Lessons in Education from China
Children may start school in China later than their counterparts in Britain, but they start with an appetite that is embedded in their cultural values and is not easily replicated in the West. What can UK education consultants learn?
“Teachers open the door but you must walk through it yourself.”
Last October, I was one of five head teachers invited by the British Council to visit China. The Great Mission, so called, was hosted by the Cultural and Education Section of the British Consulate-General and had as its primary objectives to promote boarding in the United Kingdom, by showcasing the education and culture offered by British boarding schools, and to help link British and Chinese schools.
The itinerary was a full and busy one including press conferences in Beijing and Shanghai, representing British boarding schools on behalf of the British Council at the International Education Expo in Shanghai, meetings with head teachers in each of the cities, joining in panel discussions on education and a number of visits to schools.
Over recent years, Shanghai, in particular, has been held up as the acme of educational achievement in China with Shanghai High School regularly identified as the top achieving schools in the PISA rankings, so beloved of the present government. As a result of their success, there have been a number of well-publicised exchanges of ideas and personnel, most recently involving fifty mathematics’ teachers between British schools and their counterparts in China in an effort to discover and replicate some of the DNA that makes the Chinese schools so successful. There are, of course, few secrets, other than cultural. Children may start school in China two or three years later than do their counterparts in Britain but they start with an appetite that is embedded in their cultural values and is not easily replicated in the West.
Of course, the prevalent view in the UK is still that Chinese students work inordinately long hours and that their education focuses on the acquisition of knowledge above all else and therein lies their success. This is, of course, a part of it, but by no means all. Visiting Xinghewan School in Shanghai, we had lunch with Professor Tang, the previous head of the aforementioned Shanghai High School, who had recently returned from advising the British Government on education. At one stage in the discussions, there was a debate between two of our group about measuring schools by league tables or value added. Professor Tang listened patiently before commenting that both dealt with measuring the improvement in the students’ ability to perform in examinations, but that was all and was not at the heart of education. When pushed he added, ‘academic performance’ was only a part of what education is about and what was as important was the moral development of the student, their sense of responsibility, attitudes, manners, habits and leadership qualities. Students needed to learn that knowledge is not static, but dynamic and that they needed to learn the skills of analysis and critical thinking to manipulate and use it.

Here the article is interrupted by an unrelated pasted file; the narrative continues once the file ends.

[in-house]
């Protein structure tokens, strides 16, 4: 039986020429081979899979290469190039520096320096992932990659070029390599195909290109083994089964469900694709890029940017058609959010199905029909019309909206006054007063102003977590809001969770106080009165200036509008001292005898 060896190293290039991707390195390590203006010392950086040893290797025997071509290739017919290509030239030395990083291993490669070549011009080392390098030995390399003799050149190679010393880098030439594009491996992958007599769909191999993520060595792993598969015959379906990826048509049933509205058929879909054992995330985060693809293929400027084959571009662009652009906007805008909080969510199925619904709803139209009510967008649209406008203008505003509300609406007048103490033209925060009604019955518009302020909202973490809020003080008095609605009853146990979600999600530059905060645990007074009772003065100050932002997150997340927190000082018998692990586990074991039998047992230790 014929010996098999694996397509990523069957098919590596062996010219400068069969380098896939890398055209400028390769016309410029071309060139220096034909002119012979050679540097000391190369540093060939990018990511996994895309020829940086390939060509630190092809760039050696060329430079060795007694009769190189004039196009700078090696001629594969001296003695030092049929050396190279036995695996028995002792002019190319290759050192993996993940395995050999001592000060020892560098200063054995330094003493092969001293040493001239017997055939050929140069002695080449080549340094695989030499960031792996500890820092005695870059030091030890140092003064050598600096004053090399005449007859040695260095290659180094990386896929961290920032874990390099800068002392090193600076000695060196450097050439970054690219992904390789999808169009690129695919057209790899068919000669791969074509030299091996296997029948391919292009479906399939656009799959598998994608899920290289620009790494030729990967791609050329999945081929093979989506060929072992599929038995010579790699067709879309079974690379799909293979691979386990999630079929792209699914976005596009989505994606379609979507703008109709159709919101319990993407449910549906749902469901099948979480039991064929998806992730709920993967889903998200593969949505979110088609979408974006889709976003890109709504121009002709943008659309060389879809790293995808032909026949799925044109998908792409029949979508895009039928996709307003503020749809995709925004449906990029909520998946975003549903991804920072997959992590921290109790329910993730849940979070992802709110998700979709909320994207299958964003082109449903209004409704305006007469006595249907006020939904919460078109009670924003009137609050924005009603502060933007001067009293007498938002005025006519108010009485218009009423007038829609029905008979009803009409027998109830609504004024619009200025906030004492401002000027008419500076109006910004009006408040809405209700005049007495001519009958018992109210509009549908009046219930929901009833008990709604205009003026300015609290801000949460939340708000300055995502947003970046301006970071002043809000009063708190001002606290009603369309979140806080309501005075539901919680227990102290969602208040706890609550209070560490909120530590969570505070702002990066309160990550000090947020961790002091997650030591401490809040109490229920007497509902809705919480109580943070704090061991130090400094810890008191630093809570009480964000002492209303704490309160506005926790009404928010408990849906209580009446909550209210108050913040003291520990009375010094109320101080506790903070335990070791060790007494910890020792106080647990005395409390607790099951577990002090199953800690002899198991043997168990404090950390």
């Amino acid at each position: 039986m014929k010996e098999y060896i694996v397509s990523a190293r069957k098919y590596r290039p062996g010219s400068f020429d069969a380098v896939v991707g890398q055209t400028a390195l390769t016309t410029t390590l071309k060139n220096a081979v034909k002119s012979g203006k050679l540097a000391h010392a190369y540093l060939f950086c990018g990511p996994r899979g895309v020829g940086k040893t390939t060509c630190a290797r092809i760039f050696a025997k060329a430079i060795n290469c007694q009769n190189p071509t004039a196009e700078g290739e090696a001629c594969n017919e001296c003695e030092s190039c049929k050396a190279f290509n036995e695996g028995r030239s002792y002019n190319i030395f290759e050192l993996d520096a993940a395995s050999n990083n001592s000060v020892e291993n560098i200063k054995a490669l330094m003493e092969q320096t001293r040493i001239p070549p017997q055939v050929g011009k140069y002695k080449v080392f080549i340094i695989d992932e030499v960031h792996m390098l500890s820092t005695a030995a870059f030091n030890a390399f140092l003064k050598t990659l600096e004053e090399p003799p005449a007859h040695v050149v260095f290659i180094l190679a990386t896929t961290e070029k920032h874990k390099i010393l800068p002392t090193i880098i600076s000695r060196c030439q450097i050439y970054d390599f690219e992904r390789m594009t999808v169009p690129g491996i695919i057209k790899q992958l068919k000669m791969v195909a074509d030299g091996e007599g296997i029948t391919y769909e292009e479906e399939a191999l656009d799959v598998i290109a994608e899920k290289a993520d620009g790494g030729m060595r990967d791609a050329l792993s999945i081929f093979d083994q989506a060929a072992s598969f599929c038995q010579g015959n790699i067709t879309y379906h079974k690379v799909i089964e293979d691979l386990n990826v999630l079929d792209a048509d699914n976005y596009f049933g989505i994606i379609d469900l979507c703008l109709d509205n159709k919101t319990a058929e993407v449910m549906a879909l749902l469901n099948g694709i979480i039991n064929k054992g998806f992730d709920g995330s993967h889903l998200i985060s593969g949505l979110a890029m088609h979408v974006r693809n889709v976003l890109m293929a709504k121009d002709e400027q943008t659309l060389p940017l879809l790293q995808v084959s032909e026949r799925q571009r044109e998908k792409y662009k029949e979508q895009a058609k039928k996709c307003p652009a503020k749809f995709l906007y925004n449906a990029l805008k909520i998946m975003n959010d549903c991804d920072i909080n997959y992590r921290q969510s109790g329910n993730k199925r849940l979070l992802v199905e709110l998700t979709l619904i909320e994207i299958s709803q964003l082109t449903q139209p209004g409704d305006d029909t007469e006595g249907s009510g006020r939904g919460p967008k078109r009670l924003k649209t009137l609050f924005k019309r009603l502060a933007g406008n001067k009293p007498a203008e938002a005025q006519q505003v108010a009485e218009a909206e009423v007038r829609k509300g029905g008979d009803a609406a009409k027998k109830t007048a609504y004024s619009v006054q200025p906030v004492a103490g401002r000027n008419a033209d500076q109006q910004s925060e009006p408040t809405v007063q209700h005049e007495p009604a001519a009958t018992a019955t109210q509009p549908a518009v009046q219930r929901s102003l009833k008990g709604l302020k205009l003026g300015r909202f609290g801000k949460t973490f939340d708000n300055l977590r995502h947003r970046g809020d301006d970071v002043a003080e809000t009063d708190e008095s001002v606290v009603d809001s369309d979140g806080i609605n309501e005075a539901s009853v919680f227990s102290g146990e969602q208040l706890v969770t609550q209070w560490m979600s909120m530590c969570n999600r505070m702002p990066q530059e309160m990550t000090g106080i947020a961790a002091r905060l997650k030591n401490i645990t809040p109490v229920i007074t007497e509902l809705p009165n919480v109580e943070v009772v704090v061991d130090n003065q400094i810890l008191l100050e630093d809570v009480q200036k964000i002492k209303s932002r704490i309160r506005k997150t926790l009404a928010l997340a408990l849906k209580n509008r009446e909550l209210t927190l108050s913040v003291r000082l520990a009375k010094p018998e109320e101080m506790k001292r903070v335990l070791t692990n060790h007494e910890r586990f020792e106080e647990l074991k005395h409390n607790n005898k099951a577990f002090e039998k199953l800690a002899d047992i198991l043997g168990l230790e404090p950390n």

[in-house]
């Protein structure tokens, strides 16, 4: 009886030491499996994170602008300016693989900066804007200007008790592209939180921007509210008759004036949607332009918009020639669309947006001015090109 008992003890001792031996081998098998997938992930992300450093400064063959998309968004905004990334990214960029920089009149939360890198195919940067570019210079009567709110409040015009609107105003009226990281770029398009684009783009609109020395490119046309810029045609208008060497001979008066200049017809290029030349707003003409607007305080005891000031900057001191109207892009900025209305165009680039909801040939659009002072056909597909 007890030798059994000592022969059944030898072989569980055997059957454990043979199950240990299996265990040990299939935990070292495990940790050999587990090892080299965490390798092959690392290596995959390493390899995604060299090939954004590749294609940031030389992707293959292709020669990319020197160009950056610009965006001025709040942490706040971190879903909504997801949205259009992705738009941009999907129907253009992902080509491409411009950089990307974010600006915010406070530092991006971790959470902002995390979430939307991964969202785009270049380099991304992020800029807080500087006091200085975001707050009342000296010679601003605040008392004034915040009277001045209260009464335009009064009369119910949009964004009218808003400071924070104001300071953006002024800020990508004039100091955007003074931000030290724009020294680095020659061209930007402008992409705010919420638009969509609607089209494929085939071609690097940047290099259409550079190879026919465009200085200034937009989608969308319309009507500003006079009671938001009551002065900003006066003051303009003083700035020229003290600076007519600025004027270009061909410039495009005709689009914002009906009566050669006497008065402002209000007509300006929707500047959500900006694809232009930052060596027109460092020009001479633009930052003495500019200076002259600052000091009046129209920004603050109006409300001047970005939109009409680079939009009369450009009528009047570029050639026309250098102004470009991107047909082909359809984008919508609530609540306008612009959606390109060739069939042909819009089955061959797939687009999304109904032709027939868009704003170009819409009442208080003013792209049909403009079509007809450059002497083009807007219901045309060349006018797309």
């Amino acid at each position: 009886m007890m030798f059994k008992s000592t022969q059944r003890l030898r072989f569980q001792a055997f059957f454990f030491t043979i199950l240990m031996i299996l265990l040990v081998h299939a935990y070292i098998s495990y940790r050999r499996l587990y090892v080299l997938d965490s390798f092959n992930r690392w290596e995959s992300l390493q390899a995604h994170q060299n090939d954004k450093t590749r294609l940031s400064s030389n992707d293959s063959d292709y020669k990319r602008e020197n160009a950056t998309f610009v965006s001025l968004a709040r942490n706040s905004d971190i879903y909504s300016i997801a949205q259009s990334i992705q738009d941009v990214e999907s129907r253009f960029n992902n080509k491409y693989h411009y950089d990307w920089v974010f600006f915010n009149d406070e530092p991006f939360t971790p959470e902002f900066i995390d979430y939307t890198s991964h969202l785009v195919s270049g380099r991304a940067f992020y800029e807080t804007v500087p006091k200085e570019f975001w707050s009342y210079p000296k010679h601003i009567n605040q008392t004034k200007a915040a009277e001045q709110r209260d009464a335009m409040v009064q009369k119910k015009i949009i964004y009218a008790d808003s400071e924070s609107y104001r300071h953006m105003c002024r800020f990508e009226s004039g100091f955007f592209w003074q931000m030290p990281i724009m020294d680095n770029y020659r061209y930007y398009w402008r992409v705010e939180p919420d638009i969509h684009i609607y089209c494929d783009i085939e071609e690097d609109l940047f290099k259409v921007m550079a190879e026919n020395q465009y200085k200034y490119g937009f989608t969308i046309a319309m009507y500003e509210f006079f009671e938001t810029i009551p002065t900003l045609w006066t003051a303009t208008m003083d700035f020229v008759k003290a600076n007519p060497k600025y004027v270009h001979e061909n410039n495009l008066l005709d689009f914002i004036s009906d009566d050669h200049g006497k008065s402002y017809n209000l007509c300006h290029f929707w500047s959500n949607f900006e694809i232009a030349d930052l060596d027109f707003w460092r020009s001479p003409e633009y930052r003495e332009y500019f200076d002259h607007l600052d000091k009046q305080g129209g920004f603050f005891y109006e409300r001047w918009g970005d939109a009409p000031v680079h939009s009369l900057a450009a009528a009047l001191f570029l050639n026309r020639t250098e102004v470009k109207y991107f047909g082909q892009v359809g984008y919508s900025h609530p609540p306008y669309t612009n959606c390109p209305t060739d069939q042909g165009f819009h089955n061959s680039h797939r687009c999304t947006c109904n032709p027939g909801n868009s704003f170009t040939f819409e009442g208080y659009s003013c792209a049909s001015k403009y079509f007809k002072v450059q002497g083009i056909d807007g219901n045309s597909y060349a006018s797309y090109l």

Which is, of course, at variance with much of what we associate with Chinese schools. While we were very aware we were, in the main, seeing schools at the forefront of educational change, it was very evident that change happens very rapidly in China and when it does, involves huge numbers of children. For the first time, I witnessed a true international curriculum, built on Chinese traditions and cultures and embracing aspects of American, British and other curricula. During my school visits, I had meetings with a number of 11 and 12 year olds who told me the history they studied included Chinese History, of course, but also American History, Japanese history and the history of World War Two (two had been on exchange in the United states and were critical of the one dimensional history being taught there). When taking a class of fifteen year olds on the subject of Myth and History and how we need to see history from many sides, a hand went up and a student volunteered the parallel of Atticus telling Scout in ‘To Kill a Mockingbird’, that to understand another person (or culture), one needed to walk around in their skin! And when I somehow ended up giving a seventy minute talk on Thomas Hardy and his wives to over two hundred 14 and 15 year olds I would have sworn it was almost incomprehensible until one student asked about whether Hardy loved his second wife, employed as his secretary, while the first wife was still alive – one, at least, had been listening!
Which was all very humbling – and illuminating!
China is well underway to building a true international education system and to do so, they are travelling like magpies around the globe, selecting what fits and enhances. At the moment British schools still have something to offer – but I would venture that the pendulum is starting to shift quite dramatically. While over 400,000 Chinese went to study abroad in 2013, (including 135,000 to Britain), during the same period, 54,000 UK students were in full-time study in China – a staggering increase of 29% on the previous year. The future looks exciting indeed and is one of mutual benefit - but only as long as we keep up and make a worthwhile contribution.
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